Planning wood with a router is an excellent way of surfacing large slabs of wood, or unevenly shaped cross-sections of wood. Well, a planner can do the job but will consume a lot of your time and energy, especially if handling a wide piece of wood slab. The most efficient way is to use the best wood router and a jig. This way, you will achieve a perfectly flat surface in a short time. Here is a guide to help you surface your timber slabs using a wood router.
Step: Plan the jig and the fixtureThe first step before planning your piece of wood is to build the jig and the fixture. The fixture will hold your wood in position and has two rails on which the jig will move. The jig provides an attachment point for your router. The jig (holding the router in place) slides along the fixture to make it easy for you to control the planning process. You want to take the measurements of the dimensions of your timber so that you can build a jig and fixture that can accommodate it. Measure the maximum width, length, and thickness of the slab.
Step: Start with the fixtureThe construction of the fixture must always match the piece or pieces of wood that you want to plane. The surfacing fixture of the router must have a base and two rails. Build the base to around half-inch in thickness, while the rails should contain two half-inch pieces of wood joined together (using glue) to make one-inch thick rails.
Fix the rails to the base such that you leave one and a half inches of space on the sides of the wood that you want to plane. Make the rails a bit taller than the thickness of the wood, but not by much. A quarter-inch above the surface of the lumber will suffice. Your wood will have irregularities on its surface. You want to build the rails such that they can accommodate these irregularities. Proceed to secure the rails firmly to the base using screws or glue.
Step: Then the JigThe jig consists of a taut piece of plywood. You want a piece of plywood with a wide-enough center to accommodate the mounting of the base of the router. The jig should be long enough such that when you position the router on one side of the fixture, the jig will still overhang and protrude beyond the opposite rail of the fixture. As a rule of thumb, the jig is better off too long than short.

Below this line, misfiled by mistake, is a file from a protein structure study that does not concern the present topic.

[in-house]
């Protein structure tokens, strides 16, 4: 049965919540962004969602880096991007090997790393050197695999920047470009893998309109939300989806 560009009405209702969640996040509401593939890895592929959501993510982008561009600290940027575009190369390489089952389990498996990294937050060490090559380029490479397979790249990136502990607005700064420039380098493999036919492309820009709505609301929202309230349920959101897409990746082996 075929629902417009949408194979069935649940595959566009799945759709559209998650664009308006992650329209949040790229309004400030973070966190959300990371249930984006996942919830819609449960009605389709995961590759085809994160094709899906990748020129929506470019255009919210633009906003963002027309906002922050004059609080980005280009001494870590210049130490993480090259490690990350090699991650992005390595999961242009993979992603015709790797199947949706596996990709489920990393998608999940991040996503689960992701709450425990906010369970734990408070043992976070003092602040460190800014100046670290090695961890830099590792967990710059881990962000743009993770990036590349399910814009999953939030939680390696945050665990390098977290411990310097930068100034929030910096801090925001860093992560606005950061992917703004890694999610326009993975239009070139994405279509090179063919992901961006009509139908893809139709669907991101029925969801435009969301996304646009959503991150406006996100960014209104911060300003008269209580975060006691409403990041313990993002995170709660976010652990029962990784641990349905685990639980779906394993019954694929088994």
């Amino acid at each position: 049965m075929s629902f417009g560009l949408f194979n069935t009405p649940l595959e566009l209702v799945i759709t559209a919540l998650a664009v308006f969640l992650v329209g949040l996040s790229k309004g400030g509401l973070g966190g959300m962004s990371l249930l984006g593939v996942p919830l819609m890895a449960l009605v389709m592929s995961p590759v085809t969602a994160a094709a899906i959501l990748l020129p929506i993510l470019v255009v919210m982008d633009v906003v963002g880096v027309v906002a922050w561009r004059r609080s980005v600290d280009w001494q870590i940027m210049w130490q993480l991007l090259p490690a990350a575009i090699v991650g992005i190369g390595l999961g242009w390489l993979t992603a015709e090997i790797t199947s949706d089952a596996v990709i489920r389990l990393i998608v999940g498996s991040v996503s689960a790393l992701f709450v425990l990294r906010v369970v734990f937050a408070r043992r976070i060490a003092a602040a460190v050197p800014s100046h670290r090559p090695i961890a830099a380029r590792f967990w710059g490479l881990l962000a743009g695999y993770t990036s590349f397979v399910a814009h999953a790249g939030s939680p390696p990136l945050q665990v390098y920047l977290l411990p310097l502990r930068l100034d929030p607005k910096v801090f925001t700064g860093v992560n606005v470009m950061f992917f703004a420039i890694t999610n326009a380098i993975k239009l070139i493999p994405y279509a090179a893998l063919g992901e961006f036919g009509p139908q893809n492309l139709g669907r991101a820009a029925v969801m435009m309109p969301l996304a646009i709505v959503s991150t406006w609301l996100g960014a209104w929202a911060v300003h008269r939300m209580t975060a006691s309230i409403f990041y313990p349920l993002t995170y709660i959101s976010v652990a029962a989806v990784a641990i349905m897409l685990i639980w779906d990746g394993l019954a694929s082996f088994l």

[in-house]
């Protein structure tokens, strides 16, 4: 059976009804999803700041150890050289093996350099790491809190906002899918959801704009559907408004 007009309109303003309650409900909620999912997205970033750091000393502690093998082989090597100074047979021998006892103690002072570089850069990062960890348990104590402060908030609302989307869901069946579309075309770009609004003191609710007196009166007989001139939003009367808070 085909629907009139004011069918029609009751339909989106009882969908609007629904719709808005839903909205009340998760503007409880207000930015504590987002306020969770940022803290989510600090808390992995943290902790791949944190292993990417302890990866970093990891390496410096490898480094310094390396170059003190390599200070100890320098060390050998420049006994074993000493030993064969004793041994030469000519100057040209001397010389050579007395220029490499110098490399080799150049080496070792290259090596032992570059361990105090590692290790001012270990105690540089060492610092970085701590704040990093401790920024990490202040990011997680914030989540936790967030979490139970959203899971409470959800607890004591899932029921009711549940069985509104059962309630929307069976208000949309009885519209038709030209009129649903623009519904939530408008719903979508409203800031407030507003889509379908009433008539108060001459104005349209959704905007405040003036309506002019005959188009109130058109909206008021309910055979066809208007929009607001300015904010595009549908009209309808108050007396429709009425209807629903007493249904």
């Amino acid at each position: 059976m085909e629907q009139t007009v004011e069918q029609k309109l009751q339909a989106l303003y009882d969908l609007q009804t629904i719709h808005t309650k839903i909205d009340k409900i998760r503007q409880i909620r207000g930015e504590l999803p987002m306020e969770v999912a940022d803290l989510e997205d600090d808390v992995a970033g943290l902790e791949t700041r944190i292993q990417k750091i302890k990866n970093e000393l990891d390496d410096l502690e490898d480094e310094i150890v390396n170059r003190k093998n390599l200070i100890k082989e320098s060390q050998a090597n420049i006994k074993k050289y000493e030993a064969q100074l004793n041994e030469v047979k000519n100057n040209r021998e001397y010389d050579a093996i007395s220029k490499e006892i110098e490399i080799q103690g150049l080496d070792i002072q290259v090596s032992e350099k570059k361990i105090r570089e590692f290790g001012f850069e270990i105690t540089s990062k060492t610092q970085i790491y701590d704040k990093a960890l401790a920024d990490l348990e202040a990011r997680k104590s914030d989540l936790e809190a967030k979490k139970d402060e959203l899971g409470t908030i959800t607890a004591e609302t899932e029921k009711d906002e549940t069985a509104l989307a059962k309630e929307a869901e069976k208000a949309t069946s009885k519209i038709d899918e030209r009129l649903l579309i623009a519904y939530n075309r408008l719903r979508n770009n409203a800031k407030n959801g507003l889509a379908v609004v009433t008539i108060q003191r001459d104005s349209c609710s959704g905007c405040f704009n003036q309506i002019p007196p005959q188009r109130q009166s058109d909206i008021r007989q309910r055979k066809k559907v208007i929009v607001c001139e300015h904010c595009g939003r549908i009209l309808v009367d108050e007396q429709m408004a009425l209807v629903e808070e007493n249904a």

Drill a hole on the central point of the plywood. This process will yield a lot of wood chips and dust, so it is good that you have enough clearance for the router bit.
Take a combo square and use it to streak lines at the edges of the hole. Use the lines as guides to position and predrill holes in which you will drive in four small screws in a box shape around the hole. Mount the screws, leaving the screw heads raised slightly. The screws serve to avert the side-to-side movement of the jig that may occur before the bits of the router can cut into the rails. The screw heads must not protrude out to the extent of accidentally engaging the lumber you want to plane.
Now install the router base onto the jig and then mount a wide bit or a mortising bit. A wider bit will complete the task much faster than a smaller bit.
Step: Use the Jig and the FixtureThe initial step is to secure the stock into the fixture. You can achieve this through several methods, including using a carpenter’s tape, hot-melt glue or you can clamp wooden blocks against the edge of the stock. Position the wood you want to plane. Align the wood in a way that you will cut across the grain. This alignment minimizes the risk of tearing out strings from the fiber of the wood.
Position the router in such a way that it cuts about an eighth inch deep. Once the bit is clear of the stock, you can start routing. Start the router and hold the jig outside the rails. Proceed to rout in a straight pass across the lumber. Do not hold the router because this can cause the router to wonder a bit as you make your pass.
The depth you first select to cut is often an approximation because the surface of the wood is often uneven. This means that the bit will not touch each point for the first depth settings. Consequently, you will have to adjust the depth of the bits after each complete pass over the entire wood. Keep changing the bit depth until the whole wood surface is perfectly flat. When finished, flip the wood over and repeat the process; you want to create two flat surfaces. Once both surfaces are ready, you will need to sand them to do away with any marks caused by the machining process.
This is not a routine technique that you will use in day to day workshop operation. However, when the need to deploy the method arises, you cannot escape it. The technique is best for wide or thick pieces of wood. It is also great for working cross-sections of tree trunks that pose a challenge to handle using other machinery.